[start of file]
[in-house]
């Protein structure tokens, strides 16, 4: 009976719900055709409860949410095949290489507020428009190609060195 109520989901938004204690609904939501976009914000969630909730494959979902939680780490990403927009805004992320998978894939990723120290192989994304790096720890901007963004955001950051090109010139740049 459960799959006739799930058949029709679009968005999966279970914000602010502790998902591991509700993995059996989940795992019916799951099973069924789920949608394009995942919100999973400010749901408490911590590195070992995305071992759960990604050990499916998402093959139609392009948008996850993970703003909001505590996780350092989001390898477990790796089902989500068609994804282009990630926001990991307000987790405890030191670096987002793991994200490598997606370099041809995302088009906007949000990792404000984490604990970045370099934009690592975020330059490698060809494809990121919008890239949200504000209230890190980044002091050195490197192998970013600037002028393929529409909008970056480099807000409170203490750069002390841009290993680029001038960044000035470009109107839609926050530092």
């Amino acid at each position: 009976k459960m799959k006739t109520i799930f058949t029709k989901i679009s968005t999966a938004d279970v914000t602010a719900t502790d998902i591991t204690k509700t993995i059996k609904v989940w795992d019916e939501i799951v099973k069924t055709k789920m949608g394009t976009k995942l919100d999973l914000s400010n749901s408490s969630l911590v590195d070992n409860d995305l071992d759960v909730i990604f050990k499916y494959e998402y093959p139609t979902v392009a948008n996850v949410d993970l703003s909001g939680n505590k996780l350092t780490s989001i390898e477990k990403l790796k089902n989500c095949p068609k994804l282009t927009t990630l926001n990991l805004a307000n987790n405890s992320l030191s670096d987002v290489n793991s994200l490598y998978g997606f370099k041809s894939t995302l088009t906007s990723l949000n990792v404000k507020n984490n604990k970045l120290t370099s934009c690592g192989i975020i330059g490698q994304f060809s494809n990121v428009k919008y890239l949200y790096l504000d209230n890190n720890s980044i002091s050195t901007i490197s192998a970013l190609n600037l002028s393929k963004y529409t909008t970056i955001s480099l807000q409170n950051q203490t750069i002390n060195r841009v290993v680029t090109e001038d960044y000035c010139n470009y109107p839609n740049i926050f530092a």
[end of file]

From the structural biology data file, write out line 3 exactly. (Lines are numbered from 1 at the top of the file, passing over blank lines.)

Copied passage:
């Amino acid at each position: 009976k459960m799959k006739t109520i799930f058949t029709k989901i679009s968005t999966a938004d279970v914000t602010a719900t502790d998902i591991t204690k509700t993995i059996k609904v989940w795992d019916e939501i799951v099973k069924t055709k789920m949608g394009t976009k995942l919100d999973l914000s400010n749901s408490s969630l911590v590195d070992n409860d995305l071992d759960v909730i990604f050990k499916y494959e998402y093959p139609t979902v392009a948008n996850v949410d993970l703003s909001g939680n505590k996780l350092t780490s989001i390898e477990k990403l790796k089902n989500c095949p068609k994804l282009t927009t990630l926001n990991l805004a307000n987790n405890s992320l030191s670096d987002v290489n793991s994200l490598y998978g997606f370099k041809s894939t995302l088009t906007s990723l949000n990792v404000k507020n984490n604990k970045l120290t370099s934009c690592g192989i975020i330059g490698q994304f060809s494809n990121v428009k919008y890239l949200y790096l504000d209230n890190n720890s980044i002091s050195t901007i490197s192998a970013l190609n600037l002028s393929k963004y529409t909008t970056i955001s480099l807000q409170n950051q203490t750069i002390n060195r841009v290993v680029t090109e001038d960044y000035c010139n470009y109107p839609n740049i926050f530092a």